DETROIT:The Historic Players Club

23 Mar

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We’ve been passing by this place forever,the lovely brown brick building with the tile roof, wondering what secrets it holds inside; a Detroit gem we’ve always wanted to see.  A plaque hangs above the door that  reads “Nunquam Renig”, carved in stone above the door is “The Players”.  We heard it was a Members Only, “what happens at the players, stays at the players” kind of place. It was truly serendipity when Kris noticed the ad for a St Patrick’s Day Eve concert. The Players was open to the public, we’re so there…..

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First a little background: The Players Club was founded in 1910 as a gentleman’s club. Their official purpose is to encourage amateur theater; from acting and writing to set design and building. Their theatre season runs from October to April; on the first Saturday of the month members perform 3 one-act plays at what is called a “frolic”. Performances are all done by members for members. In 1925 the club was able to construct their very own home, the “Beautiful Lady” known as the Playhouse. Member/architect William Kapp designed the Playhouse, and Oh! What a magnificent job he did.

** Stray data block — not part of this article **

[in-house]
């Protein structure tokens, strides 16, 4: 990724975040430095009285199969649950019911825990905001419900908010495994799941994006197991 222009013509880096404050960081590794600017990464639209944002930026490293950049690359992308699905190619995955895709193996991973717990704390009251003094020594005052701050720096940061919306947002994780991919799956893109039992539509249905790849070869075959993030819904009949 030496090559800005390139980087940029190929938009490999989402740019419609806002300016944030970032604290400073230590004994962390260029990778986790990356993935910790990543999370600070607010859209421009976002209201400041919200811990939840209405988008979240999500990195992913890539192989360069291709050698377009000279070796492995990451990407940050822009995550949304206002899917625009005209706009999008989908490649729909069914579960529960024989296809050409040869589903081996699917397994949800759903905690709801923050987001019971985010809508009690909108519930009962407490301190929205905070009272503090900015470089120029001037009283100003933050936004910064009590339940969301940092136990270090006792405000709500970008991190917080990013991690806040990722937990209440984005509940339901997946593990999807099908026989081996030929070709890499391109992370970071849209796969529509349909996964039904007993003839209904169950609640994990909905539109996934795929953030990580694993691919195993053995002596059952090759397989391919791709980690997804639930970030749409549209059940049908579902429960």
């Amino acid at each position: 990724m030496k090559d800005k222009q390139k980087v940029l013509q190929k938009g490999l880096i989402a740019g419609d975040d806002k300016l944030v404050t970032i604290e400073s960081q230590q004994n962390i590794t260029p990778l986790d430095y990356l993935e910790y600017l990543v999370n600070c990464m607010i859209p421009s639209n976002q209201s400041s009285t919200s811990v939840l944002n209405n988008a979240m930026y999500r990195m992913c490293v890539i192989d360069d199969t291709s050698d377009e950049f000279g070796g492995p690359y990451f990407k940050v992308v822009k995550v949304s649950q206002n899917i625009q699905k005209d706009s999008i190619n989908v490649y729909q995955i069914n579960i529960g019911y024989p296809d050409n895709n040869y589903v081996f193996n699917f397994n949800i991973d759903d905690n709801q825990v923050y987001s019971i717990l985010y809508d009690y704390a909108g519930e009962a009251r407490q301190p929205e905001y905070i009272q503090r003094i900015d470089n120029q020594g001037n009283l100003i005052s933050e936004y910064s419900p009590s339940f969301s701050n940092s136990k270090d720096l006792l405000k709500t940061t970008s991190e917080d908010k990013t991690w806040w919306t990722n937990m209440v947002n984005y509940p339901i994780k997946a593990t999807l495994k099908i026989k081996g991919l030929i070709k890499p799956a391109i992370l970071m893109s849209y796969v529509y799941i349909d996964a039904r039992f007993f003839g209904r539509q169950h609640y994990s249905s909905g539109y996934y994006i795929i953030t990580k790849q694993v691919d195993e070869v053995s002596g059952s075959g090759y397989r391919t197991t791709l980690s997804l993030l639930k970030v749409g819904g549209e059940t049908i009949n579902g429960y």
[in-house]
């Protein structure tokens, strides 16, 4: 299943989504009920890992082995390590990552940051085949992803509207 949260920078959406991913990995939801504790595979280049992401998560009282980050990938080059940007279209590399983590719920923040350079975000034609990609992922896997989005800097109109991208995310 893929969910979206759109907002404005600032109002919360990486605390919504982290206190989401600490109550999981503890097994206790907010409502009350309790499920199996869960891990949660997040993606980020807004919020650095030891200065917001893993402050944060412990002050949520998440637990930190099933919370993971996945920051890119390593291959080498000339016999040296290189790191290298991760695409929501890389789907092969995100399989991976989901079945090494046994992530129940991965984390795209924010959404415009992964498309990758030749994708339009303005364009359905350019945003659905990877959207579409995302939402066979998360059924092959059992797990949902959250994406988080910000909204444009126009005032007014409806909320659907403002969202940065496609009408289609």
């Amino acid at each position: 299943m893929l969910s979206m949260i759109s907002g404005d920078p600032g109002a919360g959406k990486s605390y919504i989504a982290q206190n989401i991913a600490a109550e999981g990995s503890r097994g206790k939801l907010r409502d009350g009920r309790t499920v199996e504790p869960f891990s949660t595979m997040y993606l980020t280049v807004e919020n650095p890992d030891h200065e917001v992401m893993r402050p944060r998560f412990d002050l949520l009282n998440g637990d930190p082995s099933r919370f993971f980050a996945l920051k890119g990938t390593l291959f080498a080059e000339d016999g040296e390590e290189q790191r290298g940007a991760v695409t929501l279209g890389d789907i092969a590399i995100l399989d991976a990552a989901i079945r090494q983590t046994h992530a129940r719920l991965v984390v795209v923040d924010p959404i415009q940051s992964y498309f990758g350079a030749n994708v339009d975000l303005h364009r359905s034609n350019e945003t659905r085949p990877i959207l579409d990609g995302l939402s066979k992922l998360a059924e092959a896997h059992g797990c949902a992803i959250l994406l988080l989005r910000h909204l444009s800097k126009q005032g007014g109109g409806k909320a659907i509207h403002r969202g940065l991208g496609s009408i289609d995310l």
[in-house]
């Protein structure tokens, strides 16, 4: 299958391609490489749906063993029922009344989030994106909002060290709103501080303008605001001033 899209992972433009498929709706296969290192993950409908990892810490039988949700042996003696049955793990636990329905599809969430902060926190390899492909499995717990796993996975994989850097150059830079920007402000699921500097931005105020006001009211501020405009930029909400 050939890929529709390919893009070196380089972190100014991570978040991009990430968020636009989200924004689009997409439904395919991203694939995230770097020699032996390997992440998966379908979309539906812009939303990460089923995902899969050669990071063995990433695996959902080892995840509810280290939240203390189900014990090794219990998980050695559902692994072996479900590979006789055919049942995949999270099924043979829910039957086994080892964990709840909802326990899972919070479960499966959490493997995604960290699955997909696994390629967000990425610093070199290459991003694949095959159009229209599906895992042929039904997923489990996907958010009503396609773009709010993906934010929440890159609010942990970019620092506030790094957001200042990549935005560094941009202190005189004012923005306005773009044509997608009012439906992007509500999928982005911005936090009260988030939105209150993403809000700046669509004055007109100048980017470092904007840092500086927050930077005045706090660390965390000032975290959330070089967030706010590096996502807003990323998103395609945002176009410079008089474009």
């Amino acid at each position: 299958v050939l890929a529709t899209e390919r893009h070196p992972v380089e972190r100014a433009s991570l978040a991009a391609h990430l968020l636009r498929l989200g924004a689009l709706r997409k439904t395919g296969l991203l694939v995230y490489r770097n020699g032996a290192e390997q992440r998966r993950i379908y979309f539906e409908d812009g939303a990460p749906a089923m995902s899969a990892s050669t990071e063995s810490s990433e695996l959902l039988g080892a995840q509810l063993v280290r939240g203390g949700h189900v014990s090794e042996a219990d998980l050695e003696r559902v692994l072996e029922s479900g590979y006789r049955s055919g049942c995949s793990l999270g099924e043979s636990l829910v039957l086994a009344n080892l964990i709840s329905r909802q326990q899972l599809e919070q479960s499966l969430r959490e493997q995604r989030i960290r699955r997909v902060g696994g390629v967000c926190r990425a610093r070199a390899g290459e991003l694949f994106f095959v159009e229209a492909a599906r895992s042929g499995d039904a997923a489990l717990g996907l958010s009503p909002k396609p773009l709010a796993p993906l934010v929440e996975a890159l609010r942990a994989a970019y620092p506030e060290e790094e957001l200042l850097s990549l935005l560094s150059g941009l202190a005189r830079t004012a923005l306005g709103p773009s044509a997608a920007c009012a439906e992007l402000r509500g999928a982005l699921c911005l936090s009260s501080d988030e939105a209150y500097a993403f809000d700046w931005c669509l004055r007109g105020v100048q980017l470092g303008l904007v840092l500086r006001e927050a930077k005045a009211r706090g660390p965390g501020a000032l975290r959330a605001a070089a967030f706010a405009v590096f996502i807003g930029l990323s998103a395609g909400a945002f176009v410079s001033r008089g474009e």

We arrived at 7pm, just as the doors were opening. We took our time admiring the outside of the building; designed in the Florentine Renaissance Style, leaded glass windows are accentuated by stone blocks. Large wood entry doors are surrounded by smooth stone, it appears quaint, like something from another time. And then we went inside……As wonderful as I had imagined it would be, didn’t even come close to how wonderful it is. I felt like I had just stumbled upon a castle; lots of brick and stone, thick wooden beams and wrought iron, a winding staircase lurks to the left. So much to investigate, where to start? We were warmly greeted by members who offered a guided tour before the show started, perfect! We began by ascending the stairs; thick rope strung through wall mounted rings serve as a railing, framed caricatures commemorating each performance hang on the wall. The higher you climb, the more narrow the stairs. At the top a knight in shining armor greets your arrival. The second floor is home to the Founders Room, used as a formal meeting room, an uninterrupted chain of photos of club presidents wrap around the room. A large fireplace anchors one wall; wood plank floors, leather couches and a baby grand piano make the space warm and inviting. When you become a member you are given a mug with your name and the year you joined; they are stored in cabinets in this room. When a member has passed away a black ribbon is placed on the mug. While upstairs we were shown to the recently restored balcony; the view of the theatre from up here is fantastic! The floor plan of the room is laid out before you, the theatre can be taken in as a whole, it’s striking. Aaahhhh, then there’s the ceiling; a beautiful timber structure, dark stain brought to life with richly colored stencils, it’s spectacular.